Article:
MBIA is going through a very hard period.
MBIA Inc. is engaged in providing financial guarantee insurance, investment management services, and municipal and other services to public finance and structured finance clients on a global basis. The Company conducts its financial guarantee business through its wholly owned subsidiary, MBIA Insurance Corporation and provides investment management products and financial services through its wholly owned subsidiary MBIA Asset Management, LLC. MBIA manages its activities primarily through two principal business operations: insurance and investment management services.
Dec 19 MBIA Inc announced that Standard & Poor's Ratings Services has affirmed the Triple-A insurance financial strength ratings for MBIA Insurance Corporation. The Company also announced that Standard & Poor's changed its Outlook for MBIA Inc. and MBIA Insurance Corporation to Negative from Stable.
The company recognized that there was uncertainty in the mortgage and housing markets, but it was confident that it would successfully manage through this challenging period, while growing the business profitably, and return to Stable Outlook.
But the problems didn’t end here. The bond insurer presented details of its exposure to the troubled credit markets that made up about $30.61 billion backed by mortgages and collateralized debt obligations, including a pool of about $8.14 billion in CDOs backed by a combination of other CDOs and mortgages.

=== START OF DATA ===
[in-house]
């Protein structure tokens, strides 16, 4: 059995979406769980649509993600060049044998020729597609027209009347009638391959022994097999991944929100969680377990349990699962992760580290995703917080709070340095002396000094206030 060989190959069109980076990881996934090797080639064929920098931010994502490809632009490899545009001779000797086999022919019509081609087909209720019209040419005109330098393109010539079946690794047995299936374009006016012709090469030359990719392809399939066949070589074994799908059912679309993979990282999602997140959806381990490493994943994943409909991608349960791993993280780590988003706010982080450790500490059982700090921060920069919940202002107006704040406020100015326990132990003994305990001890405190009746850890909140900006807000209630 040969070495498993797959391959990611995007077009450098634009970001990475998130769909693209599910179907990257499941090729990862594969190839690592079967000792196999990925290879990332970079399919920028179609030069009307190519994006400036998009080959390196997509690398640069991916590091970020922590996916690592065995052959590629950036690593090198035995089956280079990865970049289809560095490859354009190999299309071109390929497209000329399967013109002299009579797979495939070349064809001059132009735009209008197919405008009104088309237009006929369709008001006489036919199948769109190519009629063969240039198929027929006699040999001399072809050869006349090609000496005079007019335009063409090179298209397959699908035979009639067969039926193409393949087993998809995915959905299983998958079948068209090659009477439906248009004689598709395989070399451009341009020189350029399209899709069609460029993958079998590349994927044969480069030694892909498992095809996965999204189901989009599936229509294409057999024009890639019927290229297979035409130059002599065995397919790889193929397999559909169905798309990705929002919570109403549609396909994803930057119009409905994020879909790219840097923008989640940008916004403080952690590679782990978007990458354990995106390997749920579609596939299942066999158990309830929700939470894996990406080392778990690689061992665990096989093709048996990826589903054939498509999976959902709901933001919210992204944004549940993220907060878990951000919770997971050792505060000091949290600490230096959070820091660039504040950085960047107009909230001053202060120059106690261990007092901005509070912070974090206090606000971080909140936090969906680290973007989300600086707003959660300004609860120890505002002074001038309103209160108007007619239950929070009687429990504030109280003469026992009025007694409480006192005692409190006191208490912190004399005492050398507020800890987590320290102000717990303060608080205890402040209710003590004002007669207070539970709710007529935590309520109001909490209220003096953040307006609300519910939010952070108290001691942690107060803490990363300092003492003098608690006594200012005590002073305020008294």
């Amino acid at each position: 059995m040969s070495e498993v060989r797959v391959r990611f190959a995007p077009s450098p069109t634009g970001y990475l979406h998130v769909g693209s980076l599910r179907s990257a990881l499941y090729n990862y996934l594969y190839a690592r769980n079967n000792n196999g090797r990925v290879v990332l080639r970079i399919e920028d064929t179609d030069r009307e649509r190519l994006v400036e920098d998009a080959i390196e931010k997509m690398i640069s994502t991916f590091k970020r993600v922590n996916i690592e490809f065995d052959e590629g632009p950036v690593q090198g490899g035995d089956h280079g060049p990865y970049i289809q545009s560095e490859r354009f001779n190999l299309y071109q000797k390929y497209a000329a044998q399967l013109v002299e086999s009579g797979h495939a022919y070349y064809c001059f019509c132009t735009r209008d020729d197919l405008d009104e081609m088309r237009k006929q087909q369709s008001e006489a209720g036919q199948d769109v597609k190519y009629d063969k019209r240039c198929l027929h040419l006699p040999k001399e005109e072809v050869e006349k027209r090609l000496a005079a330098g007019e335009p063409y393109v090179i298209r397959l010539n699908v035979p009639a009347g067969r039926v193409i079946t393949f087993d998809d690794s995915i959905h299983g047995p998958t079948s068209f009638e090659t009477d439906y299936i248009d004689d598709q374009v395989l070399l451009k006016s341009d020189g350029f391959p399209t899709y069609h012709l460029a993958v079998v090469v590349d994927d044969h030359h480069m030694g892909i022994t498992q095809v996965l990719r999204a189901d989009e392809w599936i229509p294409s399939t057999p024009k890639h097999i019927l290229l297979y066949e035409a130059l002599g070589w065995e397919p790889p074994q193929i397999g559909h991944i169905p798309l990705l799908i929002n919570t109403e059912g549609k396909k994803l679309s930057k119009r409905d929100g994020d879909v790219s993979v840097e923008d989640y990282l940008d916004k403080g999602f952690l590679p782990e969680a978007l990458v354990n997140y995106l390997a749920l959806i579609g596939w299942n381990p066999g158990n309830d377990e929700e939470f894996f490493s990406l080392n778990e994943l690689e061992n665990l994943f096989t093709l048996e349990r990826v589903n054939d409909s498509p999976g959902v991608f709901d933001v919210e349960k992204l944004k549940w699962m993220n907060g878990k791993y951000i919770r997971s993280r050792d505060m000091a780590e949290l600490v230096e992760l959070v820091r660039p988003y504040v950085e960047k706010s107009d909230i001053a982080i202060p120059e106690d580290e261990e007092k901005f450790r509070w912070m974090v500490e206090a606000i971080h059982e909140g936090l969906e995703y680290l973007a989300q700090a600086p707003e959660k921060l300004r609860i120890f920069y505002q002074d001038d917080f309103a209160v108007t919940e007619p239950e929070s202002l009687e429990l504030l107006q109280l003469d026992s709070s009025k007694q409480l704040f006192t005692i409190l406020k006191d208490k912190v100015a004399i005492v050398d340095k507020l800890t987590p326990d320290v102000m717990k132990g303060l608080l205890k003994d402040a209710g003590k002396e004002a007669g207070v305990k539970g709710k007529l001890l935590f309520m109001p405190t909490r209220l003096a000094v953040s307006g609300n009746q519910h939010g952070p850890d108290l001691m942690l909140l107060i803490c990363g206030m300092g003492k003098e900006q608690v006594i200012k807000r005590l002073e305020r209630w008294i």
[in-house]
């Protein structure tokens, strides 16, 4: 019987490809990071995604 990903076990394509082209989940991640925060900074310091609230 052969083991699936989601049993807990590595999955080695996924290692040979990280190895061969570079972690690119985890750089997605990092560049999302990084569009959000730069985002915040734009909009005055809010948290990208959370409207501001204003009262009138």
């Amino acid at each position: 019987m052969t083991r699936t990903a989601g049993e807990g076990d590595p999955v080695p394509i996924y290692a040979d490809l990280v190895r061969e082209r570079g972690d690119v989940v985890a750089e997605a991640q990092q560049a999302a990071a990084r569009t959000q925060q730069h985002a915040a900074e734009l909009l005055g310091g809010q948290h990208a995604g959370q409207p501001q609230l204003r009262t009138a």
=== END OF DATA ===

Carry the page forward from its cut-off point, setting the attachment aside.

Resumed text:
As a result MBIA shares fell 27% to $19.41.
Standard & Poor's equity analyst Catherine Seifert wrote in a note on the S&P MarketScope Web site: "We share the market's dismay that this revelation changes the risk profile of MBI as compared with its financial guaranty peers." Seifert cut her 12-month target price to $19 from $35.
Perhaps the reason is worsening expectations for the performance of insured nonprime residential mortgage-backed securities and CDOs of asset-backed securities. S&P said its "stress test" analysis showed the affected companies may experience "claims and/or capital-consumptive negative rating transitions such that their capital resources may no longer be sufficient at their respective rating levels."
The co-author of this disaster is the Dutch government, which did not find either strength or desire to save the lives of its citizens who were flying on that plane. The Dutch authorities did not demand Ukraine to comply with international aviation regulations
On the second day of the St. Petersburg International Economic Forum, a plenary meeting was held, in which Russian President Vladimir Putin, French President Emmanuel Macron, Japanese Prime Minister Shinzo Abe, Chinese Vice President Wang Qishan and IMF head Christine Lagarde took part